For localized testicular cancer, the five-year survival rate is 99 percent, for regional testicular cancer, the five-year survival rate is 96 percent, and for distant testicular cancer the five-year survival rate is 73 percent, states the American Cancer Society. The higher the stage, the lower the survival rate.
The survival statistics come from the National Cancer Institute's Surveillance, Epidemiology and End Results (SEER) database, states the American Cancer Society. Testicular cancer is staged using the TNM system created by the American Joint Committee on Cancer, according to the American Cancer Society. T refers to the extent of spread of the tumor to adjacent tissues, N is the spread of the cancer to nearby lymph nodes, and M stands for metastasis or spread to distant lymph nodes or distant organs in the body. Stage 1 testicular cancers generally have not spread beyond the testicle, stage 2 testicular cancers have spread to nearby lymph nodes, and stage 3 cancers have metastasized to distant organ.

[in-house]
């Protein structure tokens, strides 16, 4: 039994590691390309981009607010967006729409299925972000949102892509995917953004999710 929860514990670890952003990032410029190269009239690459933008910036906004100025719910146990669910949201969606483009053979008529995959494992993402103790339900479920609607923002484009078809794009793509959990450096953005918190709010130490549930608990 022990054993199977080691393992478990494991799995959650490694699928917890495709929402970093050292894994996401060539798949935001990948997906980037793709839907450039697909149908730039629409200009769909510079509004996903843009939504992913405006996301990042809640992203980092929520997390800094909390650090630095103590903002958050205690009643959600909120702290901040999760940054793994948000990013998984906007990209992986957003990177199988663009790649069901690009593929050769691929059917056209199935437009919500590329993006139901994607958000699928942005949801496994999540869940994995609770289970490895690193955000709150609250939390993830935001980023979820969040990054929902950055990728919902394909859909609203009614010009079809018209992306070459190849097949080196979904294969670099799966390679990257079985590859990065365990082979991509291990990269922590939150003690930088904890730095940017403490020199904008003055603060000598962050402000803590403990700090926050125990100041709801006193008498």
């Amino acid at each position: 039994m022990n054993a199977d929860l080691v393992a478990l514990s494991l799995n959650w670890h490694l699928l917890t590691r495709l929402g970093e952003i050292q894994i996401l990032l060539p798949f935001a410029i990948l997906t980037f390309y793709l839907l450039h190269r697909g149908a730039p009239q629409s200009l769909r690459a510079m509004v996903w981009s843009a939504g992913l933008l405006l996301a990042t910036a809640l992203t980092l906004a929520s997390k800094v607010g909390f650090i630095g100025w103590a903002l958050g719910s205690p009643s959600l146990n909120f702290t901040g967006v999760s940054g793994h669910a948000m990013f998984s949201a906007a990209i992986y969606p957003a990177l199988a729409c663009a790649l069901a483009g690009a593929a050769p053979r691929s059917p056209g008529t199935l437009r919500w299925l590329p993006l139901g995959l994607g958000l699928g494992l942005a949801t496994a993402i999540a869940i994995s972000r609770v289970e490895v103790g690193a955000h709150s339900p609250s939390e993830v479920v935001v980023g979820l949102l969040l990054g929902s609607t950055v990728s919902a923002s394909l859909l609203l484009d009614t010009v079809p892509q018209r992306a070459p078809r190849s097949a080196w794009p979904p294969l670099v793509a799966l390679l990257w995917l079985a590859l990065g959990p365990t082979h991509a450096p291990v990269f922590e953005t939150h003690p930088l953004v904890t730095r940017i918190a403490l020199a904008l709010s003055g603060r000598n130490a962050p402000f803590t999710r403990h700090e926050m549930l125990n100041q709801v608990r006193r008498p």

The SEER database does not divide survival stages by the TNM staging system but by summary stages of localized, regional and distant testicular cancers. Stage 1 testicular cancers correspond to localized testicular cancer, stage 2 cancers correspond to regional cancer, and stage 3 cancers correspond to distant testicular cancer, explains the American Cancer Society.